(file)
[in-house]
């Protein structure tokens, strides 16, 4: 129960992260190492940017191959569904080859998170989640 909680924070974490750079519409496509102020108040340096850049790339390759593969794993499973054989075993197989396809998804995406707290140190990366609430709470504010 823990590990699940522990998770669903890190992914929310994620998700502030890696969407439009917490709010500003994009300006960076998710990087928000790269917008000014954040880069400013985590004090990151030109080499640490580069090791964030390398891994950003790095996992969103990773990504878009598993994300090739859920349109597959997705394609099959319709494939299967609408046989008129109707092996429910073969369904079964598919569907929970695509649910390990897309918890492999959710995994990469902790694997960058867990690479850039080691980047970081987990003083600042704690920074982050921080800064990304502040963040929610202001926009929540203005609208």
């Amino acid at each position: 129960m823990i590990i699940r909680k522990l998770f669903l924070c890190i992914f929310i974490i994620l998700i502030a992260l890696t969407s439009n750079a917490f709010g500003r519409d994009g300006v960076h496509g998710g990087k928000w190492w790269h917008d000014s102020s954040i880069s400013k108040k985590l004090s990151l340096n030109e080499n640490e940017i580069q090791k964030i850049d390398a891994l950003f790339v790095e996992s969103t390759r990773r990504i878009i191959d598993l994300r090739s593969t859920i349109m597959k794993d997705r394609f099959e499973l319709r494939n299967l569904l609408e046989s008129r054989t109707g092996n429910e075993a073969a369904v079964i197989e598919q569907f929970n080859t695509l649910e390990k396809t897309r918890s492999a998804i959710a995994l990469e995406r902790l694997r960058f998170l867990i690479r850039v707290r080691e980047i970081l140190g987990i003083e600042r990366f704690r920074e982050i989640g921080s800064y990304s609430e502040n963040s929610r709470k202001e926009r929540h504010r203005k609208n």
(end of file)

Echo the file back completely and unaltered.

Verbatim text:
[in-house]
């Protein structure tokens, strides 16, 4: 129960992260190492940017191959569904080859998170989640 909680924070974490750079519409496509102020108040340096850049790339390759593969794993499973054989075993197989396809998804995406707290140190990366609430709470504010 823990590990699940522990998770669903890190992914929310994620998700502030890696969407439009917490709010500003994009300006960076998710990087928000790269917008000014954040880069400013985590004090990151030109080499640490580069090791964030390398891994950003790095996992969103990773990504878009598993994300090739859920349109597959997705394609099959319709494939299967609408046989008129109707092996429910073969369904079964598919569907929970695509649910390990897309918890492999959710995994990469902790694997960058867990690479850039080691980047970081987990003083600042704690920074982050921080800064990304502040963040929610202001926009929540203005609208």
């Amino acid at each position: 129960m823990i590990i699940r909680k522990l998770f669903l924070c890190i992914f929310i974490i994620l998700i502030a992260l890696t969407s439009n750079a917490f709010g500003r519409d994009g300006v960076h496509g998710g990087k928000w190492w790269h917008d000014s102020s954040i880069s400013k108040k985590l004090s990151l340096n030109e080499n640490e940017i580069q090791k964030i850049d390398a891994l950003f790339v790095e996992s969103t390759r990773r990504i878009i191959d598993l994300r090739s593969t859920i349109m597959k794993d997705r394609f099959e499973l319709r494939n299967l569904l609408e046989s008129r054989t109707g092996n429910e075993a073969a369904v079964i197989e598919q569907f929970n080859t695509l649910e390990k396809t897309r918890s492999a998804i959710a995994l990469e995406r902790l694997r960058f998170l867990i690479r850039v707290r080691e980047i970081l140190g987990i003083e600042r990366f704690r920074e982050i989640g921080s800064y990304s609430e502040n963040s929610r709470k202001e926009r929540h504010r203005k609208n």